FOR THE CHOUX BUNS:
170g unsalted butter
1 teaspoon caster sugar
210g plain flour
6 medium eggs, lightly beaten
FOR THE APRICOTS:
150g unrefined golden caster sugar
Juice and zest of 1 lemon
A few sprigs of lemon thyme (regular is fine)
FOR THE CRèME PATISSIèRE:
350ml full-cream milk
2 vanilla pods
4 medium free-range egg yolks
65g unrefined golden caster sugar
15g plain flour
Toasted flaked almonds
Lemon thyme leaves (regular is fine)
First, prepare the apricots. Halve and stone the fruit, then chop into small pieces. Preheat the oven to 200°C / Gas 6 and line a deep roasting tray with non-stick baking paper.
Place the apricots, sugar and lemon in the lined tray, add some fresh lemon thyme leaves and stir to mix a little and then bake for 30-40 minutes or until the apricots have softened and begun to lightly caramelise. Remove from the oven and cool in the tray for 30 minutes, then transfer to an airtight container and keep refrigerated until needed.
Now for the choux buns; put the butter, water and caster sugar in a deep saucepan. Cook over a medium heat until the butter has melted, then bring the liquid to a rolling boil. Tip in the flour and beat to mix with a wooden spoon, until the mixture is smooth and comes away from the sides of the pan to form a soft doughy lump.
Remove from the heat, spread the pastry out on a plate or tray, and chill for 30 minutes. Remove from the fridge and tip into a bowl. Beat in the eggs, one by one, until the mixture becomes shiny and smooth, with a nice dollopy consistency – you may not need all the eggs. Spoon this into a piping bag fitted with a 4mm star nozzle. Preheat the oven to 200°C / Gas 6. Line a large baking sheet with baking parchment. Place a shallow roasting tin in the base of the oven and pour in some boiling water (this helps to create essential steaminess during baking). Pipe 8cm wide domes of choux onto the prepared baking sheet, leaving a few centimetres of space between each one. Place in the oven and bake for 25-30 minutes or until the buns are lovely and golden.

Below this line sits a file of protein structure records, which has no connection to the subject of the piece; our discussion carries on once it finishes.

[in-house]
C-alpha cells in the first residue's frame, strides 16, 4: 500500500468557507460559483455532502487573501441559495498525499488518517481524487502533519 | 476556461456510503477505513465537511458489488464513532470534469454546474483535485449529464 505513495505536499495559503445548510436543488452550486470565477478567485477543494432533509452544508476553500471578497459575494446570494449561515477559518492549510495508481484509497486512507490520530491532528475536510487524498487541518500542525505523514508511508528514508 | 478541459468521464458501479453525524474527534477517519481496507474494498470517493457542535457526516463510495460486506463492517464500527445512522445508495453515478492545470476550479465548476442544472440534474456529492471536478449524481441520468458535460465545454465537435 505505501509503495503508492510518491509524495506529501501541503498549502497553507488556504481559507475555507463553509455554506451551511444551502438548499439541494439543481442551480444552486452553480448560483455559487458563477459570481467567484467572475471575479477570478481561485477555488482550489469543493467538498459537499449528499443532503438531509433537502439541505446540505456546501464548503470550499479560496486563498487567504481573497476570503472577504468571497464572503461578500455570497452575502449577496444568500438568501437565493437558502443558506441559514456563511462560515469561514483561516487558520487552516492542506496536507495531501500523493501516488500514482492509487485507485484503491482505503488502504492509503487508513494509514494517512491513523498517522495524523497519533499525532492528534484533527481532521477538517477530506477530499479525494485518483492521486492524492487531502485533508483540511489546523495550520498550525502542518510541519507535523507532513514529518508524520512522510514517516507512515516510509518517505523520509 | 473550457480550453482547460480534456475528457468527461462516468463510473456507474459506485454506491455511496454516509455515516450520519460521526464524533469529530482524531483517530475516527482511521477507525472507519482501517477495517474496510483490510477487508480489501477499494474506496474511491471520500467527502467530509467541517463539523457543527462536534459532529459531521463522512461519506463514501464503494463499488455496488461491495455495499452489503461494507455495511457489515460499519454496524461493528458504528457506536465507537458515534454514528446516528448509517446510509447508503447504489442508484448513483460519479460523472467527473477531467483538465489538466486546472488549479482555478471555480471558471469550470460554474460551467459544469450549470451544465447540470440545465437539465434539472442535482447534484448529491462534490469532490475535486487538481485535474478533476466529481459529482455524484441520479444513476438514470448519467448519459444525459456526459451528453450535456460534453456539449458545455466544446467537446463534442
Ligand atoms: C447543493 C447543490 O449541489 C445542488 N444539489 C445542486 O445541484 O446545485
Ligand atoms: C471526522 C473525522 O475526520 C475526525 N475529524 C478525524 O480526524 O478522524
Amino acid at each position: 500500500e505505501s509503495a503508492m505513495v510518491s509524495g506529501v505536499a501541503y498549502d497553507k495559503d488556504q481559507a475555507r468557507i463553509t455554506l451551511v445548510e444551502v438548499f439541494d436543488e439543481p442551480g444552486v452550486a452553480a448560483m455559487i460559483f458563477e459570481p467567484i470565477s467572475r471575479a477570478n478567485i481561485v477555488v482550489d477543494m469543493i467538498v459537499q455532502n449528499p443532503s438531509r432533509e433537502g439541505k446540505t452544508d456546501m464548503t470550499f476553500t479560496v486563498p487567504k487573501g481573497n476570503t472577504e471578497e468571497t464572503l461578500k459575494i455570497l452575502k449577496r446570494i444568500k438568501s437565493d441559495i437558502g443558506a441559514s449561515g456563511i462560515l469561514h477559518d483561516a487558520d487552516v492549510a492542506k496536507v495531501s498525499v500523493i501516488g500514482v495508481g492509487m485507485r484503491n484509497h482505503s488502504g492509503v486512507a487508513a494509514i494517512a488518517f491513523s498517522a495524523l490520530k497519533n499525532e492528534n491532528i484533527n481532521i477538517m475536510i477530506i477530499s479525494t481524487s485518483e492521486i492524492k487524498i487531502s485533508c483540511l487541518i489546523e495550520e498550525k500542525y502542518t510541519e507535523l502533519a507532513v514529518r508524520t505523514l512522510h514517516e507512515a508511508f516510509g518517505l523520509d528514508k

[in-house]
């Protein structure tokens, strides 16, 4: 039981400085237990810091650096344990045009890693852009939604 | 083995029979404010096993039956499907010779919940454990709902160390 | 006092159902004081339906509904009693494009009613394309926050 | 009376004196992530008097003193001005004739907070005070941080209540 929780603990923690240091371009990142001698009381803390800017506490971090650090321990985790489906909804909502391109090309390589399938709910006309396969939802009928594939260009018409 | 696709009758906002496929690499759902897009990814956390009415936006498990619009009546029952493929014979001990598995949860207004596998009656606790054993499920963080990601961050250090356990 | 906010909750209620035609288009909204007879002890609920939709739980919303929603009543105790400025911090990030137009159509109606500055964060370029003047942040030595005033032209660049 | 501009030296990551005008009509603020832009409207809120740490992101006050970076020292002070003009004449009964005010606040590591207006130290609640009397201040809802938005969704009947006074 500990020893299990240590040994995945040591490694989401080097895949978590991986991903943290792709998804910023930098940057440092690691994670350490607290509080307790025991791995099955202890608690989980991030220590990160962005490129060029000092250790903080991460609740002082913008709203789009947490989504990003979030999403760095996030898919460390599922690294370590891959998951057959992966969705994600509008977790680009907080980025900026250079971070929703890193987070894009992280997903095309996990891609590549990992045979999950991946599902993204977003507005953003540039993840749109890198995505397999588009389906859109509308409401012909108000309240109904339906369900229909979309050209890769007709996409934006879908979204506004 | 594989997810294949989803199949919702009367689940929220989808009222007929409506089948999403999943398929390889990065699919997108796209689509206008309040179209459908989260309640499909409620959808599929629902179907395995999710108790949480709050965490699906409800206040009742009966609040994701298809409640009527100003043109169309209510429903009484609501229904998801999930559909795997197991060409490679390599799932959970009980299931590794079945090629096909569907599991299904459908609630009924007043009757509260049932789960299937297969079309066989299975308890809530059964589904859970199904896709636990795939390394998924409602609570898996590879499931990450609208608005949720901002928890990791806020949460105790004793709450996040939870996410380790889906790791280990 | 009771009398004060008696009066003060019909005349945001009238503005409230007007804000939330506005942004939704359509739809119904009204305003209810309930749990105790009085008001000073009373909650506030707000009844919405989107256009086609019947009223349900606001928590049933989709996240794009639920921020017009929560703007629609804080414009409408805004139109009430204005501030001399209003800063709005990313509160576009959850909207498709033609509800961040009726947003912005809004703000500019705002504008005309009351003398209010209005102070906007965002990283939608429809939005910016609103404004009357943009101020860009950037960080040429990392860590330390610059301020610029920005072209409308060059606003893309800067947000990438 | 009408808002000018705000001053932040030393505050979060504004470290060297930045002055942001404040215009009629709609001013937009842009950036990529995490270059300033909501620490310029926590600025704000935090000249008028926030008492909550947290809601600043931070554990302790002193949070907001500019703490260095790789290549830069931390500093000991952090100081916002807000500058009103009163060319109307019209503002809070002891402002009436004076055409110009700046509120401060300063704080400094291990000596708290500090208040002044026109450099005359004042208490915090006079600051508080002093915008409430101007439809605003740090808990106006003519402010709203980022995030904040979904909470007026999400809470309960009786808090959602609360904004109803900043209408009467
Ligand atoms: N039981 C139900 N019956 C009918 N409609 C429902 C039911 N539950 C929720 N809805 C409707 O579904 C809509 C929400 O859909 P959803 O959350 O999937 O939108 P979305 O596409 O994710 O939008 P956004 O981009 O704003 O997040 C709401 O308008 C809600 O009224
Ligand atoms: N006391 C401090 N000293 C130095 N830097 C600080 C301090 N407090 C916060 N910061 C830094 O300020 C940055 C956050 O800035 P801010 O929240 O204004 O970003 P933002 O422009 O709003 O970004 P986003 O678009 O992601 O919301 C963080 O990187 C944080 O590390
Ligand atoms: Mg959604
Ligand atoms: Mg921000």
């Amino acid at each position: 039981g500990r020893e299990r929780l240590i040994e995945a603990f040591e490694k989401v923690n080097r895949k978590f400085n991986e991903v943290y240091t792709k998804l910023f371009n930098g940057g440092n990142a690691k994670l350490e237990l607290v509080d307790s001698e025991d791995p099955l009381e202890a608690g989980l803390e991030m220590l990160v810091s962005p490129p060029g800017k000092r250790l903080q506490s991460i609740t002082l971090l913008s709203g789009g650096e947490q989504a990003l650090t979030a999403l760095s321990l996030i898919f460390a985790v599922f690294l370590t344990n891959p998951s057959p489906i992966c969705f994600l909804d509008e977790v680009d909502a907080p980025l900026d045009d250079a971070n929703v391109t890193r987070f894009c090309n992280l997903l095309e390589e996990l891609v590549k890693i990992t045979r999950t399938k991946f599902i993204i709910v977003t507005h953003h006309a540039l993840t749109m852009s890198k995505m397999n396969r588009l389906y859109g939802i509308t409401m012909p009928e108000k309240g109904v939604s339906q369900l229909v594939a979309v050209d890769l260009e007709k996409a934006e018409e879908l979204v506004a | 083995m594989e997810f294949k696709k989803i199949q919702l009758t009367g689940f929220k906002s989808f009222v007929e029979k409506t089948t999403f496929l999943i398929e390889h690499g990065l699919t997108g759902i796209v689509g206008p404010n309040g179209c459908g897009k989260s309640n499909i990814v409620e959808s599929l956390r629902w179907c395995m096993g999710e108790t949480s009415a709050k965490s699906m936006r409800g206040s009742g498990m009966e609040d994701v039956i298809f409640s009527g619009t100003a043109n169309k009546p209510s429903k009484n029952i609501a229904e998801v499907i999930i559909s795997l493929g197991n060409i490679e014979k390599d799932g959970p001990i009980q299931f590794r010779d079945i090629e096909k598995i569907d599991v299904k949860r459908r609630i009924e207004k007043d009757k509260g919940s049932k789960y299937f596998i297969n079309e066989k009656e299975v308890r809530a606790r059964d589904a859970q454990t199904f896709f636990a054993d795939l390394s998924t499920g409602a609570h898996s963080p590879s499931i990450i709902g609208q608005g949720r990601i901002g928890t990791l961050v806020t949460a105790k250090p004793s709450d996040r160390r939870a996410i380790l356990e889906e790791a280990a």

Remove from the oven, transfer to a wire rack and invert. Poke a small hole in the base of each bun to allow the steam to escape, then leave them to cool completely.
For the custard, split the vanilla pods, and place the seeds into a bowl with the egg yolks. Put the pods into a pan with the milk, and heat until just about to boil. Whisk the flours and sugar into the egg yolks until smooth, and strain the hot milk over, whisking until you have a smooth custard.
Return to the pan and reheat gently. It will start to bubble and thicken alarmingly, but keep whisking for a few minutes to make sure the flour has cooked out.
Tip the custard into a bowl, quickly cover the surface with clingfilm (this prevents a skin forming) and refrigerate until completely chilled.
To assemble, cut the choux buns in half widthways. Spoon or pipe a little crème pat onto the lower half of each bun, and top with a dollop of apricot compote. Add a few toasted almonds if required. Pop the lid on, and dust with icing sugar.
Serve immediately. At this point, you could add extra touches such as a little extra thyme, more almonds, spun sugar or whatever you fancy.